"Hasn't it almost been a year since she started here?" asked Rich.
"Nine months yesterday," said Mike. "I hired her fresh out of college with no experience. She has a degree in communications and seemed to be the most passionate and enthusiastic candidate. I remember her saying that she was interested in establishing her career in an association and staying for the long term, but now I'm beginning to wonder if she'll really stick around. She's always asking questions about the work that I'm doing and asking if it's OK for her to volunteer in other staff groups across the organization. It seems like she's not happy and looking to do everything else except what is important to me. The advantage of working in an association is the variety of hats one gets to wear on a given day. While Mike sees her interest in other areas as fickle, I see that Jen is trying to find out where her talents best fit her association. —DS I guess we're still trying to find that sweet spot of her doing what I need her to do, what the organization needs her to do, and what she wants to do."
"Well, it is the first time that she's been through the budgeting process. If she's right out of college, it's likely that her only related experience is balancing a checkbook, and with online banking, I'd venture a guess she doesn't even have to do that. Has she been performing well otherwise, or is this a recurring problem?" asked Rich. This is key. Rich should have asked this first. —DS
"I can only think of a handful of cases where I've had to correct her work. And her second attempt is always better," said Mike, as he rubbed his hands on his temples. Further evidence that it is Mike who is not communicating his needs well in this case. —EL "All right. I'm going to give this memo she sent a thorough review so I'm prepared to provide comments when I meet with her tomorrow."
"Well, just remember that she hasn't quite been here a year, which is about how long it takes to just get used to a job," said Rich. "I remember that Ben and I had some of these same growing pains when he started, but once you hit that year mark, it gets better. Now he anticipates what needs to be done without me having to tell him." Yes, some learning curve is natural. —EL While this is a good trait, employees should not have to be mind readers. Trust and open communication are the things that allow employees to anticipate needs, not just the tenure of the employee. —DS
Mike smiled. "Thanks for the pointers, Rich. I'll let you know how it goes after Jen and I touch base tomorrow."
Jen quietly tapped on Mike's door. "Are you ready for me?" she asked.
"You're a few minutes early," said Mike as he turned from his computer to face her. "Why don't you have a seat and we can go over a few things." Jen took the chair in front of his desk and readied her notepad and pen as Mike pulled a folder out of the stack on his desk.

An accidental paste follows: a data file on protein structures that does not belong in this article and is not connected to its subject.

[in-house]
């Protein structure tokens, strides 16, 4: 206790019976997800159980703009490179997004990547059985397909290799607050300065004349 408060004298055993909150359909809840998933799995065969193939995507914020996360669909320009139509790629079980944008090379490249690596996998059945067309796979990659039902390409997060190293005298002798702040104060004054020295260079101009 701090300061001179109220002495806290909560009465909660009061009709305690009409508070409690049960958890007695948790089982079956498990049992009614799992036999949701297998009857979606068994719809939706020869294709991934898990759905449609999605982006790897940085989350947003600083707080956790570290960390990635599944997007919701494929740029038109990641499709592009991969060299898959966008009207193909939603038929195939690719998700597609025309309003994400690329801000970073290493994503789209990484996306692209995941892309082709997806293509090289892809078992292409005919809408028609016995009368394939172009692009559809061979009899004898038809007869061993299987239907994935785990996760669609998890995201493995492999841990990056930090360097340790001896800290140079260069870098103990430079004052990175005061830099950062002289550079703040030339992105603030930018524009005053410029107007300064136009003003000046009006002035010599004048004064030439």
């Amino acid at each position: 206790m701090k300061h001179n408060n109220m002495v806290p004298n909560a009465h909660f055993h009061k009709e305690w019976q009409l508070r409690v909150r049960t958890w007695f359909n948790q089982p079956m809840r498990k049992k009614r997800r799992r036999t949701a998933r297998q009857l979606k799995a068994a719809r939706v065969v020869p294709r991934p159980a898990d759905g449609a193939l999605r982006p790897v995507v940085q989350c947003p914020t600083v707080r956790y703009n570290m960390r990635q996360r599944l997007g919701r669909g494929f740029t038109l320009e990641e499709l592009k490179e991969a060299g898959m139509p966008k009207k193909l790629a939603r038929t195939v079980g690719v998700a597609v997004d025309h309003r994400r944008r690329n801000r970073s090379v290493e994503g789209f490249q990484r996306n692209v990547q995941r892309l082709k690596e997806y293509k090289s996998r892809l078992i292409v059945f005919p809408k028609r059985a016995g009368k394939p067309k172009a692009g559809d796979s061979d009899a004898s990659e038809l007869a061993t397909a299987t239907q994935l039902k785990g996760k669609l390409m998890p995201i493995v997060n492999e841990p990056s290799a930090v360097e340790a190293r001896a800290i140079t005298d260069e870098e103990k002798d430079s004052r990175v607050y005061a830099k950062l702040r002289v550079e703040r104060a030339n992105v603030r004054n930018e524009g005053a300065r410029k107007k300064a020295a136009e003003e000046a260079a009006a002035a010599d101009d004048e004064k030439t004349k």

"I reviewed the memo you wrote for the Finance Committee," Mike began. "I think it's in much better shape than the presentation you sent me earlier this week. This comment would take me off guard. It was Jen's belief that she only needed to change the format and not that there were other glaring issues. —DS I'm glad that you took the time to do a thorough analysis and write it up for me."
Confused, Jen looked up from her notepad. "In better shape? I though you just wanted me to change the format for your presentation to the Finance Committee?" It is imperative for Jen to press the issue of what Mike means by "in better shape." Besides changing the format, what other issues were apparent in her draft?—DS
"I needed the memo format. It's how we've always prepared material for the Finance Committee. Just because it has always been done one way doesn't necessarily mean it has been done the best way. —DS The analysis you wrote was great, too. I did notice a few errors in calculation that got carried over from your original slide deck. You'll see the specific numbers that need fixing in my edits." He pushed a copy of the memo across the desk.
Jen quickly scanned Mike's handwritten comments, making a mental note of the corrected figures. "Now I know for next time that you'd like a memo instead of a presentation when you present material to the Finance Committee. But why didn't you tell me about the incorrect numbers when you reviewed the slide set I sent you? I could've saved you some time in your review this go-around if you'd given me more information." A reasonable question. Jen is trying to meet Mike's expectations but is having a difficult time understanding what they are. —EL
"I thought it would be a better use of my time to have you do the work and present me with a final version so I'm not always getting caught in the details and missing the bigger picture. It's hard for me to stay focused when I have to look through version after version identifying minor text edits and corrections when it's really my job to review and approve the final version." said Mike, leaning back in his chair. A supervisor's reality but very poorly communicated. A supervisor has to effectively leverage the work of those who report to him. But this requires him to be clear about what role and specific responsibilities the employees have and his expectations for their performance. Doing so helps make sure individual contributions add to rather than detract from the vision they are pursuing. Supervisors often forget that employees can't read their minds. —EL
"I think I understand," Since they have previously had a miscommunication, I would make sure I understood rather than just thinking so. A follow-up question or two would clear up any confusion on Jen's part. —DS said Jen, nodding. "Anything else you'd like me to work on?"
Mike's phone rang. He glanced at the caller ID. "Oh—I have to take this call. I can't think of anything else for you at the moment. Keep up the good work, Jen, you're doing a great job," he said as he picked up the receiver and placed it against his ear. A squandered opportunity to work toward clarity on this important issue. Hope that phone call was worth it. —EL
Thomas S.D. Getchius is senior manager of clinical practice at the American Academy of Neurology. Email: firstname.lastname@example.org
Deah Shaw is a student in the 2011 class of ASAE's Leadership Academy for Young Association Professionals. Email: email@example.com
Eric Lanke, CAE, is executive director of the National Fluid Power Association, Milwaukee. Email: firstname.lastname@example.org
This article is part of a series of fictional case studies developed for Associations Now. All people, places, and memos contained herein are hypothetical and based entirely on the imagination of the author. No real events are intentionally reflected.
Research on Intergenerational Workplace Interaction
This case study is based in part on research conducted by Thomas S. D. Getchius, Lauren Fernandez, Samantha Alvis, Daniel Pace, and Carrie Drake as part of their graduation project as members of the inaugural class of ASAE's Leadership Academy for Young Association Professionals. For more information on the results of their research, see "Young Staff Seek More Contact With Execs," from this month's issue of Associations Now.